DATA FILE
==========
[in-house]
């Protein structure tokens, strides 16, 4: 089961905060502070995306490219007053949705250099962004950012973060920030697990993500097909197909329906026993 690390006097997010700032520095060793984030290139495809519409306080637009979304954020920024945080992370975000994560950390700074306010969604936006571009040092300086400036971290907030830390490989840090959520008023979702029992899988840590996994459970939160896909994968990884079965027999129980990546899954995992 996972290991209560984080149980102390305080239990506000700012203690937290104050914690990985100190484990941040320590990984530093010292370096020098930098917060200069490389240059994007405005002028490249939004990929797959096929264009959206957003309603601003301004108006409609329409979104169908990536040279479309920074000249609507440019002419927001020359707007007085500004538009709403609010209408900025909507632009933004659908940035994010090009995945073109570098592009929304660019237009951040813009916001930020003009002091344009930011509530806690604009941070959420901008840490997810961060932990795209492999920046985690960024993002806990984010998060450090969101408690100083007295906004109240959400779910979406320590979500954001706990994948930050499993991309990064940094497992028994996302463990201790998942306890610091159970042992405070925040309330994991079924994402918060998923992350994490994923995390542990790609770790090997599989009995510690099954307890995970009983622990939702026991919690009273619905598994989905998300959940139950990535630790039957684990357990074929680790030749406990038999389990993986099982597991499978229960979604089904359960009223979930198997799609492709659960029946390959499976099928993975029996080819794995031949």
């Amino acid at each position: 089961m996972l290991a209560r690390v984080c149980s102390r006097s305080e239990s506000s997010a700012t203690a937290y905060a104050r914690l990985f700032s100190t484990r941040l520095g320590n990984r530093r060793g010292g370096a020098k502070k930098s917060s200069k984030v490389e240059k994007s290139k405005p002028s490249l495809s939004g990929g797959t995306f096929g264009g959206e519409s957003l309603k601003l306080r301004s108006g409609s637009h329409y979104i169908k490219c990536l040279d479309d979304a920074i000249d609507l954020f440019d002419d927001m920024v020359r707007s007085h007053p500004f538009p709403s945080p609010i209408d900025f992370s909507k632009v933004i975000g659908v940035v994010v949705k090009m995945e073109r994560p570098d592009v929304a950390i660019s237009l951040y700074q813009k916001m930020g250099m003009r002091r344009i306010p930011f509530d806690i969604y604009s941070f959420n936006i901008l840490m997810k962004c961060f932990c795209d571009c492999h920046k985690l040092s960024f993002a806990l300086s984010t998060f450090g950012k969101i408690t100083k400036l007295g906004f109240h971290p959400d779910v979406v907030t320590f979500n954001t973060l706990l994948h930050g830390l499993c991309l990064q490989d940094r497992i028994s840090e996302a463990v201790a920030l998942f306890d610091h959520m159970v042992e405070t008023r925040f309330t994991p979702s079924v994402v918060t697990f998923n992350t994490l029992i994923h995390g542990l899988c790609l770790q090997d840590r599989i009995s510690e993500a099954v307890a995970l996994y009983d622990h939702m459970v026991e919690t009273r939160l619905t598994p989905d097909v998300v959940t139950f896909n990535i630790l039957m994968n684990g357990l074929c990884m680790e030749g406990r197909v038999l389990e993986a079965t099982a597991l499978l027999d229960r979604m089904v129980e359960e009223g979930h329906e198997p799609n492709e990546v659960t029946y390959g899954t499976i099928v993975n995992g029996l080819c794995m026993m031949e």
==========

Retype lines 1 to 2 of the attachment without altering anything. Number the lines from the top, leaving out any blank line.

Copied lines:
[in-house]
């Protein structure tokens, strides 16, 4: 089961905060502070995306490219007053949705250099962004950012973060920030697990993500097909197909329906026993 690390006097997010700032520095060793984030290139495809519409306080637009979304954020920024945080992370975000994560950390700074306010969604936006571009040092300086400036971290907030830390490989840090959520008023979702029992899988840590996994459970939160896909994968990884079965027999129980990546899954995992 996972290991209560984080149980102390305080239990506000700012203690937290104050914690990985100190484990941040320590990984530093010292370096020098930098917060200069490389240059994007405005002028490249939004990929797959096929264009959206957003309603601003301004108006409609329409979104169908990536040279479309920074000249609507440019002419927001020359707007007085500004538009709403609010209408900025909507632009933004659908940035994010090009995945073109570098592009929304660019237009951040813009916001930020003009002091344009930011509530806690604009941070959420901008840490997810961060932990795209492999920046985690960024993002806990984010998060450090969101408690100083007295906004109240959400779910979406320590979500954001706990994948930050499993991309990064940094497992028994996302463990201790998942306890610091159970042992405070925040309330994991079924994402918060998923992350994490994923995390542990790609770790090997599989009995510690099954307890995970009983622990939702026991919690009273619905598994989905998300959940139950990535630790039957684990357990074929680790030749406990038999389990993986099982597991499978229960979604089904359960009223979930198997799609492709659960029946390959499976099928993975029996080819794995031949």